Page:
Used to be, cookouts meant burgers and dogs. Ketchup and mustard. It was a tradition about as summery and American as fresh-cut green lawns and baseball. Today, with the rise of the foodie, the millennial and the median household income, grilling is decidedly something more. “It’s a legitimate hobby,” said Elizabeth Karmel, owner of Carolina Cue To-Go and former executive chef at Hill Country Barbecue Market in the District and New York. “It’s probably the most talked-about indigenous American way of cooking.”
Household chefs are experimenting with the types of food they grill — watermelon, eggplant, even oysters and mussels. They’re developing spice rubs and buying more than one type of grill. Die-hards are even designing outdoor kitchens. For one Northern Virginia project, Charlene Kennerknecht and her partner, Arch Williams, created a “grotto,” a cabana-like structure over a kitchen, dining room and living room in one. Clients are even asking for outdoor TVs, bar seating and fire pits, as alfresco entertaining becomes the activity of summer.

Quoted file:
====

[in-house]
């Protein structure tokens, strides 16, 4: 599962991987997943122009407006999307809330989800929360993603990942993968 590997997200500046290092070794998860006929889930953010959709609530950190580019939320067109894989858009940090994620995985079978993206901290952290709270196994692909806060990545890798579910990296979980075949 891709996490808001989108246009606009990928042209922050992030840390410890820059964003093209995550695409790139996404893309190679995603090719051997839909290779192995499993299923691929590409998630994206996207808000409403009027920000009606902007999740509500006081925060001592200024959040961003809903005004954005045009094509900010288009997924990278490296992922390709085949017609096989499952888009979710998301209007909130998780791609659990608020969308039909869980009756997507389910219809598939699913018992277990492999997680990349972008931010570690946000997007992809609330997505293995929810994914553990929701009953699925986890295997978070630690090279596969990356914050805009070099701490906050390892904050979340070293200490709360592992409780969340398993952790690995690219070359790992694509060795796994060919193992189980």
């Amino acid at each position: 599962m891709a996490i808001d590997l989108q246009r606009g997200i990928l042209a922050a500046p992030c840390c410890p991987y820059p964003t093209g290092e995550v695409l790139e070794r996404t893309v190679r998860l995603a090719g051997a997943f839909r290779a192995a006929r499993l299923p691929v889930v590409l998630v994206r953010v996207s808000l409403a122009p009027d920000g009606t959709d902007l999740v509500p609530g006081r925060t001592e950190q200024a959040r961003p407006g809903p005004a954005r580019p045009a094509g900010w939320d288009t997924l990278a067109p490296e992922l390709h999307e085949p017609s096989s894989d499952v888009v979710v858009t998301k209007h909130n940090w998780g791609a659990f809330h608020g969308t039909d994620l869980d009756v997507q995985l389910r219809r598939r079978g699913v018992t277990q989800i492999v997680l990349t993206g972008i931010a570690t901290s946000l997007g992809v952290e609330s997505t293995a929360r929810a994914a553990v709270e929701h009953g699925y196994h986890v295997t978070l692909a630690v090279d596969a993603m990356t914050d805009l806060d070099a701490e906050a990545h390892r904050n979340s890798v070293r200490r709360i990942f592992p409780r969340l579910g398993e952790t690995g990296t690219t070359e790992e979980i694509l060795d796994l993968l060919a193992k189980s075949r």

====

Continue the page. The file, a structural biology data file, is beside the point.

Maybe you don’t know how to get started, though. First decide whether you’re a gas or charcoal griller. For taste and convenience, Karmel said, “gas cannot be beat.” But “charcoal is a lot of fun when you have more time to be hands-on.”
Then, what to eat? Heed Karmel’s mantra: If you can eat it, then you can grill it. Put the food on, and as entertaining expert Susan Spungen said, “When the party starts, be in it.”
The only real mistake you can make is calling hot dogs “barbecue,” because, as Southerners are quick to tell you, it’s only barbecue if it’s cooked low and slow. Anything else is simply “grilling out” — not that there’s anything wrong with that.